Sex differences and the influence of the Y chromosome on learning in the C57BL/6 mouse strain

Date of Completion

January 2000


Biology, Neuroscience|Psychology, Psychobiology|Biology, Genetics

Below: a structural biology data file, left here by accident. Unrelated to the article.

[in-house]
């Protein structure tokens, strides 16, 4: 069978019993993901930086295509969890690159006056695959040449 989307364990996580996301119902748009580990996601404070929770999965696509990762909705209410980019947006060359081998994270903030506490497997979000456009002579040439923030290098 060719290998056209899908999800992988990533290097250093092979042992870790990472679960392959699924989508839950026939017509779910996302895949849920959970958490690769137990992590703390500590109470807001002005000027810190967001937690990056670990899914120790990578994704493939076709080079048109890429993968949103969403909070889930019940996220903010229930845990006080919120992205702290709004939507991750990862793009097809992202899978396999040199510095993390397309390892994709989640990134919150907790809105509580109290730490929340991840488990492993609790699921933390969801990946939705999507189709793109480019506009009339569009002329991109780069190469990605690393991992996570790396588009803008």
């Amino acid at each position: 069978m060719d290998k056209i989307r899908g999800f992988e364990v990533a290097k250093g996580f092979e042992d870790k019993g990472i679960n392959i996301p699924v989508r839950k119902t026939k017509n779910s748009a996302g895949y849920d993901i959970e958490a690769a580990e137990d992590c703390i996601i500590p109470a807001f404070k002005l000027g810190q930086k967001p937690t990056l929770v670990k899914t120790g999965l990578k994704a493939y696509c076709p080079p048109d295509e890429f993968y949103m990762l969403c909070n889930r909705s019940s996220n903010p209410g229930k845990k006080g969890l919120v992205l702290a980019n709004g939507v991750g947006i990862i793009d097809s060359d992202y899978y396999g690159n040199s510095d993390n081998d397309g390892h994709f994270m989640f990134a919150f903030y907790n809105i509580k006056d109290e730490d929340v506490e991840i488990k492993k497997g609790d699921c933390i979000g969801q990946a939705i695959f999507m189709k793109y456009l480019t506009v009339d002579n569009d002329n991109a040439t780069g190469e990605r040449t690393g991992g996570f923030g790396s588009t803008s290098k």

This thesis sought to identify the physiological factor(s) influencing known sex differences in non-reproductive behaviors in rodents. Sexually dimorphic hormone levels have long been asserted to control sex differences in activity, spatial and complex maze learning, and shock conditioning. However, evidence of genetic influences on some sexually dimorphic morphological structures and influences of the Y chromosome on behavior led to an alternative hypothesis. It was proposed that the presence of the Y chromosome, being sexually dimorphic and only present in males, could also lead to sex differences in behavior. ^ To explore this hypothesis three inbred mouse strains were behaviorally tested. The C57BL/6J strain contained normal XX females and XY males, allowing an assessment of sex differences. The C57BL/6J-YPOS strain contained sex-reversed XY-females thereby assessing the influence of the Y chromosome in the absence of testosterone. The C57BL/6J-YPOS+Tg strain contained an XX-female and XY-female (genetically identical to the YPOS strain) and an XX-male with the Sry transgene, and an XY-male with the Sry transgene. The YPOS+Tg strain allowed an assessment of both the independent and interactive effects of testosterone and the Y chromosome. ^ XY-females from the YPOS strain demonstrated improved spatial ability in the Morris water maze, but no difference in open field, Lashley III maze or active avoidance learning, tasks in which we detected a sex difference. These data suggested a specific effect of the Y chromosome on spatial performance. However, data from the YPOS+Tg strain were less clear. Testosterone influenced open field activity level. The Y chromosome influenced Morris maze retention. However we detected no influence of the Y chromosome on Morris maze learning, as was expected from Y POS data, and no influence of testosterone or the Y chromosome on active avoidance learning. These data suggested that the Sry transgene was nonlinearly influencing the behavior of offspring. Spatial Morris maze performance of the YPOS+Tg strain suggested that both testosterone and the Y chromosome were independently capable of influencing this behavior. These data support both an influence of testosterone and the Y chromosome on the known sex differences in non-reproductive behaviors in mice. ^